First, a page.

That is surprising. I was sure that "ch" is pronounced quite definitely in the Donegal Gaeltacht.
     

    Ljubodrag Gráthas

    Senior Member
    Serbia Serbian (native), English, Irish (Gaeilge)
    panjandrum said:
    That is surprising. I was sure that "ch" is pronounced quite definitely in the Donegal Gaeltacht.
    Well, that could be as well, I guess you know that Irish for "but" (conjuction) is "ach", pronounced /ax/, but that dialect pronounces it /ak/! It's actually very different to other Irish dialects, some people even consider it to be a language (which, of course, it is not). When -ch is final, they omit it, so yes, they would say Taoiseach /ti:sh@/ or "teeshuh", if you will. But I don't speak that dialect very well, I'm more of a standrad blended with Gaeilge Chois Fhairrge, west of Galway. The language is dying out as a spoken language of Irish homes, but it will linger indefinitely as a sort of a official ceremonial language. The vast majority of the Irish are just paying it lip-service and hate it to the bone because they have to swat it in school, agus is fírinne bhrónach í sin.
     

    Agró

    Senior Member
    Spanish-Navarre
    As for the hardness of -ch, have you ever heard a Spanish "j", as in "reloj"?
    A Scottish loch is definitely softer, though more beautiful, I must admit, than a Spanish "reloj";).
     

    Brioche

    Senior Member
    Australia English
    ch in Irish, as in German, has two sounds.

    Broad ch = /x/, as in German Buch.
    Slender ch = /ç/ as in German ich.
     

    Bonjules

    Senior Member
    German
    To confuse things still more, Google offers 2 pronunciations, American and British.
    In the 'American' version I can hardly make out any consonant-like sound at all, it sounds
    more like an -uh ending to me.
    In the British version it sounds more like a hard, 'k'- like ending.
    Neither endings sound like 'loch' or the German 'Bach'.
    Besides, I hardly ever hear the word spoken but I read it reasonably frequently in British publications.
    Why would there be a documented 'American' version when most Americans don't even know what it is?
     

    Welsh_Sion

    Senior Member
    Welsh - Northern
    Upstream, it was mentioned that us Welsh also have a 'hard ch sound'. Whereas it is often considered to be the voiceless velar fricative, transcribed by IPA as [x], most phonologists describe it as the voiceless uvular fricative, [ꭓ]. The latter is more fronted in the context of a close front vowel and more retracted in the context of a back vowel or labio-velar glide.

    Thus, Irish Taoiseach should hold no problems for Welsh speakers. Similarly, Scottish loch, the Spanish jota, German Bach (in Welsh 'bach' can mean 'a hook', 'a petting of a domestic animal', 'small') and the various similar sounds in Arabic. Taoiseach itself is etymological related to our 'tywysog' meaning 'he who leads/guides' and ultimately, 'prince' (cf Tywysog Cymru 'Prince of Wales)..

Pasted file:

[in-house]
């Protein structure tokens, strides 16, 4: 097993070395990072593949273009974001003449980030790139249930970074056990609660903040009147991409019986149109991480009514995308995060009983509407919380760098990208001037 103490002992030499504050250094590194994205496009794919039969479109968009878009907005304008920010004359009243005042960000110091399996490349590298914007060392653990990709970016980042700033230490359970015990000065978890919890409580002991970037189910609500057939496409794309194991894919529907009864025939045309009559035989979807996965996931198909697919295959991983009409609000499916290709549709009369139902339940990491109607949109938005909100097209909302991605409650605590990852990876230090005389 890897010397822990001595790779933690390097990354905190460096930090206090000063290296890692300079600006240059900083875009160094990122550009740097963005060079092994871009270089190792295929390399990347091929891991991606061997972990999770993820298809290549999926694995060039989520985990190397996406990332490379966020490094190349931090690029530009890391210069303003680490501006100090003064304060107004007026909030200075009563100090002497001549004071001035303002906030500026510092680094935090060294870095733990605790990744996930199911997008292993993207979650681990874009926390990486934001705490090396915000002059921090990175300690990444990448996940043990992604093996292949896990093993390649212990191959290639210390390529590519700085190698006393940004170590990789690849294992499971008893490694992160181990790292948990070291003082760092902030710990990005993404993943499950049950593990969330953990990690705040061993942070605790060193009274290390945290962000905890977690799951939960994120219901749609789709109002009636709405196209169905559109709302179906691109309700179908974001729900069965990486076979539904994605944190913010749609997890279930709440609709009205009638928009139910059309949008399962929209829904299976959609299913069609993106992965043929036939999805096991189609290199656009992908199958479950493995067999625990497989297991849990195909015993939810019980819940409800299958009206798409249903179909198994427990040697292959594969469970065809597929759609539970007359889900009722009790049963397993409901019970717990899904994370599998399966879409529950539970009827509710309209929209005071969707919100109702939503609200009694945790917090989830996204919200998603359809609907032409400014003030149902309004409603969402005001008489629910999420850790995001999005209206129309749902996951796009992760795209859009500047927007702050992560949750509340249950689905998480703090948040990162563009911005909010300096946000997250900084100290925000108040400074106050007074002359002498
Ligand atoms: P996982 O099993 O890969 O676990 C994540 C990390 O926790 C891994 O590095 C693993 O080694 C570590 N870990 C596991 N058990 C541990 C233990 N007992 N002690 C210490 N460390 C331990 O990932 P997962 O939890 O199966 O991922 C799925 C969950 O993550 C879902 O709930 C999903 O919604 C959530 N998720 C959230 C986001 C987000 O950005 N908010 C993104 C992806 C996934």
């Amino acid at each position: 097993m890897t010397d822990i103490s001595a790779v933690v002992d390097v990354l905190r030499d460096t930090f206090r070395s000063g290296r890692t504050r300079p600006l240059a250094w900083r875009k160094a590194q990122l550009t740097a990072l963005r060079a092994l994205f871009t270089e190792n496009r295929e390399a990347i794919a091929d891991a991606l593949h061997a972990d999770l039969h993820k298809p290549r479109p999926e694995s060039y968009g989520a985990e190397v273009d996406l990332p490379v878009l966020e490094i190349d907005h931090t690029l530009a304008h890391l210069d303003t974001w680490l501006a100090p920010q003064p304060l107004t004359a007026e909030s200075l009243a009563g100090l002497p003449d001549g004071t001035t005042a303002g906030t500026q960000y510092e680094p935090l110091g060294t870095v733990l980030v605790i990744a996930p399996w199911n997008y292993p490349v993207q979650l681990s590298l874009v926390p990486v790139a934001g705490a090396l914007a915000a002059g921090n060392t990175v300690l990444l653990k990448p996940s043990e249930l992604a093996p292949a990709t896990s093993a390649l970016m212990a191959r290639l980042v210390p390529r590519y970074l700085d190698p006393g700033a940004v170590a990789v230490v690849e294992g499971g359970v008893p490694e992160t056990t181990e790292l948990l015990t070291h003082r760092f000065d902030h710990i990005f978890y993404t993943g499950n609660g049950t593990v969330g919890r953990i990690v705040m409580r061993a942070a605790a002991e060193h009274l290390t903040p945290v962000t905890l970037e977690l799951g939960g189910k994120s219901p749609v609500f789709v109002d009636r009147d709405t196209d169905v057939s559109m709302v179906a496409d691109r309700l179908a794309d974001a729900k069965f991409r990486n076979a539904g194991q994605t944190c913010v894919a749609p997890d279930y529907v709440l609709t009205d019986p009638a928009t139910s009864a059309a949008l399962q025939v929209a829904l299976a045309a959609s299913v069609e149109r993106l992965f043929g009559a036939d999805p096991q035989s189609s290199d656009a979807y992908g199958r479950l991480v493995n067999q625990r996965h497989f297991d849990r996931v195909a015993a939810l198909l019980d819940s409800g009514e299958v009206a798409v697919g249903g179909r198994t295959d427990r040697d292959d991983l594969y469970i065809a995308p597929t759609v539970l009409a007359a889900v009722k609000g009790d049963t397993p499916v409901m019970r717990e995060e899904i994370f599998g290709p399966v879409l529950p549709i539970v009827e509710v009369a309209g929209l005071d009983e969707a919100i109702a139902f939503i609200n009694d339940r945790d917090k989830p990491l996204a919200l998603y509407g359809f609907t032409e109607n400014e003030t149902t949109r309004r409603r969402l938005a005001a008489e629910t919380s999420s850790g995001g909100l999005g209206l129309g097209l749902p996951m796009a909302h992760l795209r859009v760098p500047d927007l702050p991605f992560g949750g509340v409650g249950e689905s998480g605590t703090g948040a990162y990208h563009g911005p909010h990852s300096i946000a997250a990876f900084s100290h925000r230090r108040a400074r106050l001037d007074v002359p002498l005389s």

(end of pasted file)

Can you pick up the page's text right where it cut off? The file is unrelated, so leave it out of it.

Welsh_Sion

    Senior Member
    Welsh - Northern
    Erm... not exactly.

    We had Princes of Wales prior to the loss of Independence in 1282-3, with Llywelyn ap Gruffudd being considered 'Ein Llyw Olaf' and was recognised as Prince of Wales (Princeps Walliae) by the Treaty of Montgomery, 1267 by the English Crown. On his assassination in 1282, his brother, Dafydd ap Llywelyn took on the title, only to be executed (hung, drawn and quartered) for treason by Edward I in 1283.

    It was Edward I who then took upon himself to call his son, Edward of Caernarfon (later Edward II of England) to become the 'Prince of Wales'. Off and on since then, the heir to the English (and subsequently, British) throne receives the title. But he must be so appointed by the Sovereign (his parent). It is NOT automatic.

    You can also bear in mind that Owain Glyndŵr (Glendower in 'English'), styled himself Prince of Wales (in Welsh, French and Latin, of course) at the start of his insurrection against the English Crown, 1400-1415.
     
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    Bonjules

    Senior Member
    German
    That is of course all true, W.S.; I was merely ( and attempting humorously) trying to allude to
    the fact the English/British ( ever since the Edwards as you correctly point out) have used the title in their version
    to assert their supremacy and domination over the Welsh lands...

    But anyway, what would your take be on how an Irishmans/Scot/English/Welch pronunciation of our word might differ?
     
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    Welsh_Sion

    Senior Member
    Welsh - Northern
    Fair enough - but then there are those far less enlightened than you who are not aware of the facts as so presented. Many is the time you'll see a quiz question 'Who was the First Prince of Wales?' being used without anyone (barring a stroppy Taff) appreciating the ambiguity.

    I'm sure you also know, as a German that ich dien does NOT equate to 'eich dyn', nor is the origin of this motto an appropriation of a Germanic nobleman's - but that of a Luxembourgish Count, by Edward the Black Prince, if memory serves me right. (Frenchpeople have always told me that they are in fact the leaves of the leek. Quels idiots !)